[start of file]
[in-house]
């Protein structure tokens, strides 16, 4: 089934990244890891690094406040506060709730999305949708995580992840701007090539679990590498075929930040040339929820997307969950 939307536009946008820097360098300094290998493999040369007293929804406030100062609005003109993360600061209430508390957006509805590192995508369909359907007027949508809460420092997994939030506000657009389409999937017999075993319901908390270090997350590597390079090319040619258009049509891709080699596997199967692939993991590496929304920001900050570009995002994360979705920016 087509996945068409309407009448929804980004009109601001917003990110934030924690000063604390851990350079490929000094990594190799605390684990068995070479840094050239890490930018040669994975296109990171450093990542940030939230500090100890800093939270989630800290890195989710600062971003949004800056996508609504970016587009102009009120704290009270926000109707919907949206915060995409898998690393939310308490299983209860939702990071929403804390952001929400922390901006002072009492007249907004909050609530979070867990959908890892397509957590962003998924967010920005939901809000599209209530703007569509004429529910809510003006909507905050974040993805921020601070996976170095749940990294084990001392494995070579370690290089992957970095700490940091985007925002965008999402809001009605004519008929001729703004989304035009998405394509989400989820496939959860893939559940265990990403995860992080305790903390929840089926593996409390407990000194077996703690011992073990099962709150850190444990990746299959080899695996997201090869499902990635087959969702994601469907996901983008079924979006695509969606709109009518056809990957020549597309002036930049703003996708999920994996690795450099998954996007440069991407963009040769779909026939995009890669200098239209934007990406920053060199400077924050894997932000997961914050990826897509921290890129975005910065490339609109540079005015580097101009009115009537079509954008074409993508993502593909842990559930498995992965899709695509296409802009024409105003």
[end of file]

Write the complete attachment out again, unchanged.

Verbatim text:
[in-house]
């Protein structure tokens, strides 16, 4: 089934990244890891690094406040506060709730999305949708995580992840701007090539679990590498075929930040040339929820997307969950 939307536009946008820097360098300094290998493999040369007293929804406030100062609005003109993360600061209430508390957006509805590192995508369909359907007027949508809460420092997994939030506000657009389409999937017999075993319901908390270090997350590597390079090319040619258009049509891709080699596997199967692939993991590496929304920001900050570009995002994360979705920016 087509996945068409309407009448929804980004009109601001917003990110934030924690000063604390851990350079490929000094990594190799605390684990068995070479840094050239890490930018040669994975296109990171450093990542940030939230500090100890800093939270989630800290890195989710600062971003949004800056996508609504970016587009102009009120704290009270926000109707919907949206915060995409898998690393939310308490299983209860939702990071929403804390952001929400922390901006002072009492007249907004909050609530979070867990959908890892397509957590962003998924967010920005939901809000599209209530703007569509004429529910809510003006909507905050974040993805921020601070996976170095749940990294084990001392494995070579370690290089992957970095700490940091985007925002965008999402809001009605004519008929001729703004989304035009998405394509989400989820496939959860893939559940265990990403995860992080305790903390929840089926593996409390407990000194077996703690011992073990099962709150850190444990990746299959080899695996997201090869499902990635087959969702994601469907996901983008079924979006695509969606709109009518056809990957020549597309002036930049703003996708999920994996690795450099998954996007440069991407963009040769779909026939995009890669200098239209934007990406920053060199400077924050894997932000997961914050990826897509921290890129975005910065490339609109540079005015580097101009009115009537079509954008074409993508993502593909842990559930498995992965899709695509296409802009024409105003």